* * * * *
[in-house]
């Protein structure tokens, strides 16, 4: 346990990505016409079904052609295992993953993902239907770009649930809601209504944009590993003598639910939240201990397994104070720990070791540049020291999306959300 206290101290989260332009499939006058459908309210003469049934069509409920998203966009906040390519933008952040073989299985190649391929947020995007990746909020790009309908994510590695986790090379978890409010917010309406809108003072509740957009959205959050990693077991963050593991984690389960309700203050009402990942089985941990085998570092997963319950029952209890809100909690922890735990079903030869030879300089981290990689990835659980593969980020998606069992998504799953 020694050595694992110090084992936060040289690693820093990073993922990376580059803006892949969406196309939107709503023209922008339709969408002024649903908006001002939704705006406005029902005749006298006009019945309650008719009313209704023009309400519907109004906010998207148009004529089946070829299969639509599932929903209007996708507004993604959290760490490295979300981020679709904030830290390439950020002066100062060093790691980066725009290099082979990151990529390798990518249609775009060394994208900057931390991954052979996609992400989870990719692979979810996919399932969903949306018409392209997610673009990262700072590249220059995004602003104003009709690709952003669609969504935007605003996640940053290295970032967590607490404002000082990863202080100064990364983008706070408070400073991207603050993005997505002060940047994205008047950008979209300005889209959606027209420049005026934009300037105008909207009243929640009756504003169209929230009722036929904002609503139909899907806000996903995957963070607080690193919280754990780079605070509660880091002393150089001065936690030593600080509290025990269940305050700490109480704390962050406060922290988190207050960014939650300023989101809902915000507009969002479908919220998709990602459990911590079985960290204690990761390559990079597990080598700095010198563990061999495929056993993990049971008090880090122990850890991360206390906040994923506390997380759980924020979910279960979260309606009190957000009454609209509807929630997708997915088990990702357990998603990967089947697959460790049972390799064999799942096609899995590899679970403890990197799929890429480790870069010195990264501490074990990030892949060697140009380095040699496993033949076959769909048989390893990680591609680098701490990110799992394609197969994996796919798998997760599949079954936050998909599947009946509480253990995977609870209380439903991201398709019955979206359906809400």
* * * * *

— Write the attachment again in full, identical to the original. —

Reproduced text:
[in-house]
């Protein structure tokens, strides 16, 4: 346990990505016409079904052609295992993953993902239907770009649930809601209504944009590993003598639910939240201990397994104070720990070791540049020291999306959300 206290101290989260332009499939006058459908309210003469049934069509409920998203966009906040390519933008952040073989299985190649391929947020995007990746909020790009309908994510590695986790090379978890409010917010309406809108003072509740957009959205959050990693077991963050593991984690389960309700203050009402990942089985941990085998570092997963319950029952209890809100909690922890735990079903030869030879300089981290990689990835659980593969980020998606069992998504799953 020694050595694992110090084992936060040289690693820093990073993922990376580059803006892949969406196309939107709503023209922008339709969408002024649903908006001002939704705006406005029902005749006298006009019945309650008719009313209704023009309400519907109004906010998207148009004529089946070829299969639509599932929903209007996708507004993604959290760490490295979300981020679709904030830290390439950020002066100062060093790691980066725009290099082979990151990529390798990518249609775009060394994208900057931390991954052979996609992400989870990719692979979810996919399932969903949306018409392209997610673009990262700072590249220059995004602003104003009709690709952003669609969504935007605003996640940053290295970032967590607490404002000082990863202080100064990364983008706070408070400073991207603050993005997505002060940047994205008047950008979209300005889209959606027209420049005026934009300037105008909207009243929640009756504003169209929230009722036929904002609503139909899907806000996903995957963070607080690193919280754990780079605070509660880091002393150089001065936690030593600080509290025990269940305050700490109480704390962050406060922290988190207050960014939650300023989101809902915000507009969002479908919220998709990602459990911590079985960290204690990761390559990079597990080598700095010198563990061999495929056993993990049971008090880090122990850890991360206390906040994923506390997380759980924020979910279960979260309606009190957000009454609209509807929630997708997915088990990702357990998603990967089947697959460790049972390799064999799942096609899995590899679970403890990197799929890429480790870069010195990264501490074990990030892949060697140009380095040699496993033949076959769909048989390893990680591609680098701490990110799992394609197969994996796919798998997760599949079954936050998909599947009946509480253990995977609870209380439903991201398709019955979206359906809400």